Courtesy car insurance

If your car’s damaged in an accident, your car insurance can cover you for a courtesy car while it’s repaired.

Amy Smith

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If you’ve ever been involved in a car accident or had your vehicle stolen, you’ll know how inconvenient it is to not have access to your car.

Your car insurance might include courtesy car cover while repairs are being done. If not, you can add it as an optional extra for a fee.

Key points

  • Courtesy car cover might be included as standard on your policy, or available to buy as an optional extra
  • Many insurers won’t provide one if your car's written off
  • You'll probably have to use the insurer's approved repairer to be eligible for a courtesy car

Not all insurers offer it though. According to Defaqto, 346 out of 363 comprehensive car insurance policies included a courtesy car as standard during repairs. A further eight policies offered it as an optional extra.[1]

But you might prefer to go for your own choice of repairer, because you trust them to do a good job or simply because they’re local to you.

You’ll need to check your policy documents to find out exactly what you’re covered for, as each insurer will use different terms for things and offer different options. For example, the type of car or duration of courtesy car cover you’ll get can vary.

Things to watch out for with courtesy car cover

Here’s what you can do to keep costs down:

  • How long you’ll have the courtesy car for

    You might not be able to keep the car for as long as the repairs take. Some policies will only provide you with a courtesy car for a limited time, for instance 30 days.
  • If your car is written off or stolen

    Some insurers don’t offer a courtesy car if yours is a total write off. Those that do offer it will usually only let you use it for a limited time, not until you buy a new car. The same applies if your car’s stolen. so check with your insurer.
  • Check its condition first

    Check for damage when you pick it up. If there is any, take pictures and get the supplier to make a note of it, so you’re not charged for it when you hand the car back.
  • You’ll probably get a hatchback

    If you need a bigger car, some insurers offer a hire car or ‘enhanced’ courtesy car cover, so you’ll get something that’s comparable to your own vehicle.
  • Update your breakdown cover

    Don’t forget to let your breakdown cover provider know that you’re driving a courtesy car and consider arranging separate breakdown cover if it won’t cover you.
  • Hidden costs

    If your car's repaired at a garage that your insurer has approved, you shouldn’t be charged for a courtesy vehicle.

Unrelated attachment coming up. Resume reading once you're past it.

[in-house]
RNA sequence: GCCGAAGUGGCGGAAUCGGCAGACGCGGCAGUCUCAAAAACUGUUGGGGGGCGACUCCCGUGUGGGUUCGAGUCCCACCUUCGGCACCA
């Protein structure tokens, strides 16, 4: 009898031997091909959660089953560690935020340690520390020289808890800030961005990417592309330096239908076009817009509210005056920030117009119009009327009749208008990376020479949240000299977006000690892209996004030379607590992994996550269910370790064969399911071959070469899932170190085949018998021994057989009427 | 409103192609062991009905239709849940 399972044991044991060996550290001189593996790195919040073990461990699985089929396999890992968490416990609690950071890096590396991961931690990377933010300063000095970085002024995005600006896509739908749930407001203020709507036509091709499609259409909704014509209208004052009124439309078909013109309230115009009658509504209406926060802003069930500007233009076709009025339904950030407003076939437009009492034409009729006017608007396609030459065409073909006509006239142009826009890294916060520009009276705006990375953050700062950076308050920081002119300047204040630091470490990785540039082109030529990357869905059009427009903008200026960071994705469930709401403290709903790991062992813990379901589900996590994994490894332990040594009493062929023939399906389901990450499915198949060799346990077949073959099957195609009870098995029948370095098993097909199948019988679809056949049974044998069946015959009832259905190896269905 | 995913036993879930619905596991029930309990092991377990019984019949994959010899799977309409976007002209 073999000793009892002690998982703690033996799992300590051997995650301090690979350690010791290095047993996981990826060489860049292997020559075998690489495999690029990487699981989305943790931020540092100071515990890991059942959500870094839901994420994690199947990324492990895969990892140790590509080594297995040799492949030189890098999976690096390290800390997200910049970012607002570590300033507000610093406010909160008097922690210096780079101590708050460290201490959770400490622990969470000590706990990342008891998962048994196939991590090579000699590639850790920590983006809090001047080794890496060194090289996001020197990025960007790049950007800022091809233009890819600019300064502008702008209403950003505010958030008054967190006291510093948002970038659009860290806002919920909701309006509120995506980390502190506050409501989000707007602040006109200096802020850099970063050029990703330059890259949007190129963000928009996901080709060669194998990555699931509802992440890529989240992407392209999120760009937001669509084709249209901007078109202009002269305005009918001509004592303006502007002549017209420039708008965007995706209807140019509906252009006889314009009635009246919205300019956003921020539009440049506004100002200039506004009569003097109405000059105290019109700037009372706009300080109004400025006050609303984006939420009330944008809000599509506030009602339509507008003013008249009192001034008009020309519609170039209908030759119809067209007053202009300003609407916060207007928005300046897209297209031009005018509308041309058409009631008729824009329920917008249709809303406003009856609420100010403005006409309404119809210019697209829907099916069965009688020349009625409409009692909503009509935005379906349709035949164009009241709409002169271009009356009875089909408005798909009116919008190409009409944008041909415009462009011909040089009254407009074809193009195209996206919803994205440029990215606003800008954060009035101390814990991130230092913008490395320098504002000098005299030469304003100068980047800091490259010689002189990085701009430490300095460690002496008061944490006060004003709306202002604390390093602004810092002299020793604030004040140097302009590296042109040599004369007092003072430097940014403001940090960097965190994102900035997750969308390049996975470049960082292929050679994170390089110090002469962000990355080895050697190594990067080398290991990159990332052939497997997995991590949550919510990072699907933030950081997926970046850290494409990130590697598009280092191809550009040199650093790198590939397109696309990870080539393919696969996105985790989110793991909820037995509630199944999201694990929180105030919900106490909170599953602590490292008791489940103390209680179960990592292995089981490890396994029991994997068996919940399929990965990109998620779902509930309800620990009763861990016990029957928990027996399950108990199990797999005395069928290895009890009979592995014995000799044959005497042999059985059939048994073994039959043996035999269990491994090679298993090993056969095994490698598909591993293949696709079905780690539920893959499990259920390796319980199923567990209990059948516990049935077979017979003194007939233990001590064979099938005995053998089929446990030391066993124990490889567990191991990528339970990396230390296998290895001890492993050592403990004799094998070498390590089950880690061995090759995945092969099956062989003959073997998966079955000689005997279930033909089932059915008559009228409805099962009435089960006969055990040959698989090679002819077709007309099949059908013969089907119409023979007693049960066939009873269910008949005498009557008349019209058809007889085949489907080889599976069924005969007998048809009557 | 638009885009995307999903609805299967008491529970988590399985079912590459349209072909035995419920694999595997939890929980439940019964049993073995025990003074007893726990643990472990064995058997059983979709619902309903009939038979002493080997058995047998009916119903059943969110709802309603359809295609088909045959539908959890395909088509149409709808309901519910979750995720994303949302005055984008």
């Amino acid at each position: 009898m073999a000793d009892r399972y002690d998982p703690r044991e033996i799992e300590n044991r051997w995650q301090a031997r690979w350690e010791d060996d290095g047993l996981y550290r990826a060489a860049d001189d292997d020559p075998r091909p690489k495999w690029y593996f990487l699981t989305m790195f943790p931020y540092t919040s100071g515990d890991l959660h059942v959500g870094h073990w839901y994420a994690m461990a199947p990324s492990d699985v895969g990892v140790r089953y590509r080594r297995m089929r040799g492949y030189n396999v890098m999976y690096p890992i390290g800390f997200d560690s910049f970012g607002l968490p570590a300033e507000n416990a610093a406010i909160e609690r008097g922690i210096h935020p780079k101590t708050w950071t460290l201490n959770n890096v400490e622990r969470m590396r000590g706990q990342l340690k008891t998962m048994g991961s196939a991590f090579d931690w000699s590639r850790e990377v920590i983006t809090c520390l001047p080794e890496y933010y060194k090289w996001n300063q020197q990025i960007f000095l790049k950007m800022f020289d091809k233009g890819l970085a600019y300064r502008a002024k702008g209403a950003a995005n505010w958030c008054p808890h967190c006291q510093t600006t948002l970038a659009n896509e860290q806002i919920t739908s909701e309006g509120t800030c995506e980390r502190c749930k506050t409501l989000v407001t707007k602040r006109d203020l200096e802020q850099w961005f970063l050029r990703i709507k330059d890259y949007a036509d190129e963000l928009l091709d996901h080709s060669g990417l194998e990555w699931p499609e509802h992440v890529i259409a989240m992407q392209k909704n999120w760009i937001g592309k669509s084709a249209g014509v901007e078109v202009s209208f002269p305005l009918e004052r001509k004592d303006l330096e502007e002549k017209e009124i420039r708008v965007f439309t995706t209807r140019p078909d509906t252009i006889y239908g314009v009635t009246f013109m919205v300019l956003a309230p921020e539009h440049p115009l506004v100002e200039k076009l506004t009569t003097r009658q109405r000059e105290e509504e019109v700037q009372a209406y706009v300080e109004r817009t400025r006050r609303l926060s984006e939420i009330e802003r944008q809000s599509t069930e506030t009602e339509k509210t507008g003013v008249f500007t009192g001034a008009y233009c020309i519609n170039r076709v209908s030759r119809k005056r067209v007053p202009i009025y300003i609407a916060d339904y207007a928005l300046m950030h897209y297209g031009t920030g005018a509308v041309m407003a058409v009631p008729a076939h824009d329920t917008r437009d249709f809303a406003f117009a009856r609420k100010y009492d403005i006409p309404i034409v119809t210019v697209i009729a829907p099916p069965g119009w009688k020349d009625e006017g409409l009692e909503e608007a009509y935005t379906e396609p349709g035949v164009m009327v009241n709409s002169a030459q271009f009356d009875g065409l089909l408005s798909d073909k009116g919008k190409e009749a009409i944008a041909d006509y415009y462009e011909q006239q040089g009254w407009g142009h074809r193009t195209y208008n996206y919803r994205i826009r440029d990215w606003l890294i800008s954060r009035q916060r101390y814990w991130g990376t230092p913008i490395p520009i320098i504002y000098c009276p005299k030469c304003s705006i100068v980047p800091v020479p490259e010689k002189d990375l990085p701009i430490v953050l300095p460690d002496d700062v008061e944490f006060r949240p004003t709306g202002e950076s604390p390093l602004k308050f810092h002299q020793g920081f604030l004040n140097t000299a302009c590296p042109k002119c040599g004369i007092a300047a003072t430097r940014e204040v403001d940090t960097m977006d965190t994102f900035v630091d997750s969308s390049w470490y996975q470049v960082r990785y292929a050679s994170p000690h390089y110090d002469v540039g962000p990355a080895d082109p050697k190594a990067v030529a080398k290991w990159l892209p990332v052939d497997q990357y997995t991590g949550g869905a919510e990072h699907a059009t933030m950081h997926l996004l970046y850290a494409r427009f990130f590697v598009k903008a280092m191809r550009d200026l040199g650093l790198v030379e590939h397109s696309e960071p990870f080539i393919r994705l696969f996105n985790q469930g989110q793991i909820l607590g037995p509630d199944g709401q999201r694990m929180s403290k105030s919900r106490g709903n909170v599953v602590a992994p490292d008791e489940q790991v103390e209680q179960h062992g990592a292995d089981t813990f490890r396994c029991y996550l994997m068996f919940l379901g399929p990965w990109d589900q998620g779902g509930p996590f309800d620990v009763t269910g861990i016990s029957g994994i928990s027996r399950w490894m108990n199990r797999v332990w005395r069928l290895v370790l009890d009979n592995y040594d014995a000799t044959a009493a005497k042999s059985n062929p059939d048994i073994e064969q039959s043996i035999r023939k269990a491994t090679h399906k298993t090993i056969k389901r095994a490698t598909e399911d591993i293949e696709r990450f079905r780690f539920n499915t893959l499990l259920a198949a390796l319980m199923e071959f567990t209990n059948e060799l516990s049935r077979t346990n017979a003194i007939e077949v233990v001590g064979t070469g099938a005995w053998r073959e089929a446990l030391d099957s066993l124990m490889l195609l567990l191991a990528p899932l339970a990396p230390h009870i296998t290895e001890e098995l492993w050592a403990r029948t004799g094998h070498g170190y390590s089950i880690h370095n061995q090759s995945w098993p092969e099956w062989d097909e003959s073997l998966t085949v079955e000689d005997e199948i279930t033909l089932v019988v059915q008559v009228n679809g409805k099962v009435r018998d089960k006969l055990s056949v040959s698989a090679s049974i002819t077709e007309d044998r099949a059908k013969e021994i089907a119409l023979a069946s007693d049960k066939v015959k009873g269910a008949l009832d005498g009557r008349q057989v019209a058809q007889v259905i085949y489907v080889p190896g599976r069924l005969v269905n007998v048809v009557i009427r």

However, if a claims-handling specialist firm- known as an accident management company - is involved in your claim it’s important you ask whether there’s a fee for using a hire car they’ve provided to avoid getting an unexpected bill.

    Accident management firms sometimes add their own conditions too, like asking you to sign a credit agreement. This could leave you liable for costs that aren’t recovered from the other party’s insurance.

Insurance to drive a courtesy car

Don’t assume that you’ll have the same level of cover on a courtesy vehicle as you had on your own car - you might only be provided with third party cover, even though you had a comprehensive policy on your car.

Some car insurance policies won’t cover you to drive a courtesy car, even if the policy offers you one.

According to Defaqto, although 346 of the 363 policies checked provided a courtesy car, only 78 included cover to drive one as standard.

If your own insurer doesn’t cover you, you’ll instead be provided with cover by the courtesy car company.

If you have an accident in the courtesy or hire car, the insurance you’ve got to cover it will treat it just like any other car, so you’d just need to pay the excess.

The excess will be refunded later if it's decided the accident wasn’t your fault, and you should still be able to get another courtesy car to drive if needed.

Check with your insurer, or the courtesy car company, who’s actually insuring you.

You can get courtesy car cover when you compare car insurance policies with us - just select it as an option and you’ll see insurers that offer it

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The alternatives

If you’re involved in an accident that wasn’t your fault, but you don’t have courtesy car cover, you can hire a car that’s similar to your own and recoup the costs from the third party’s insurer.

But if the accident was your fault and you don’t have courtesy car cover you’ll have to pay for a replacement vehicle yourself.

You could borrow a vehicle from a friend or relative until yours is fixed.

If you do this, you’ll either need to be listed as a named driver on their insurance, have cover to drive other cars on your insurance or take out short term car insurance on their vehicle.

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[1]Last checked 27 August 2019

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